It’s something that both survivors and caregivers and loved ones would benefit from.
I’d also like to share with you with a “letter from your brain”. I used it on numerous occasions to remind myself and my loved ones what I was going through. Many thanks go to Louisa, who shared this with me and many others on this site - http://waiting.com/letter.html
Catherine, you can do it. I can tell from the twinkle in your eye and your tongue sticking out. Henry Ford once said, “Whether you think you can, or you think you can’t - you’re right.” All the best!!

Suzy I love that positive attitude! You're so right. Ultimately we decide how we deal with this in the end. And Tim, the flooding is the thing I was going to suggest, so thanks! For me, flooding is one of the most difficult things to explain to anyone.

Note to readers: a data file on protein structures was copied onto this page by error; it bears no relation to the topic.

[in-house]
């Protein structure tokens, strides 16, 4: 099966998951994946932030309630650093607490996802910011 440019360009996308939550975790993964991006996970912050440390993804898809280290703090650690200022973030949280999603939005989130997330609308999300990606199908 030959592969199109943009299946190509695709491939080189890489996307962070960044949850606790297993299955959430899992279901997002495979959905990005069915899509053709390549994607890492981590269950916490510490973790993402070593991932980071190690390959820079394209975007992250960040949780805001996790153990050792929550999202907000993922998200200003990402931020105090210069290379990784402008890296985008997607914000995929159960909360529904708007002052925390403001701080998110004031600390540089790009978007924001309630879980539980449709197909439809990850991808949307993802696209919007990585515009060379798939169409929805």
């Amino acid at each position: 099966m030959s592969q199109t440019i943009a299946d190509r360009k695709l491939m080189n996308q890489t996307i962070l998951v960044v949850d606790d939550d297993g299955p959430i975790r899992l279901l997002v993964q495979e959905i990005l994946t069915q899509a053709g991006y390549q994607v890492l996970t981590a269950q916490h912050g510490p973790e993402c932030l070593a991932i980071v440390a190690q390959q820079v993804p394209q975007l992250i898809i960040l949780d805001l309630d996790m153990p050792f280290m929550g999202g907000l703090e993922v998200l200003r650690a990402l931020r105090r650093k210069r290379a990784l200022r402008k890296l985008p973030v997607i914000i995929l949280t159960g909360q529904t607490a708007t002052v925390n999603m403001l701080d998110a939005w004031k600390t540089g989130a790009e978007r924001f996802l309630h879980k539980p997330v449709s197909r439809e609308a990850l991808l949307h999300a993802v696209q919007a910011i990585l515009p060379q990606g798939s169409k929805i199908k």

Catherine...Three wonderful people, Suzy, Tim and Trish gave you the best advise...The only advise I have is please Stay Strong and Positive.

That is such a great idea Catherine. The one subject I might add about educating people on AVMS, is that they are NOT always in the brain. I am an extremity survivor myself (AVM of the tongue)and there is such a lack of education about where an AVM can occur.Yes, it is much more prevalent in the brain, but it can also be almost anywhere besides the brain. Please show us your final project, and especially your beautiful art work.

Yes, excdellent point Debra, thank you!

Hello everyone, This is a wonderful post. The wisdom spoke here is incredible, there is " NO " medical text book, that could compare to our words of experience. A few people responding, * * *

and look, at the quality of your words spoken here. We really are the experts ! I only say this because, I looked up the meaning of..... Expert, it says.. . . .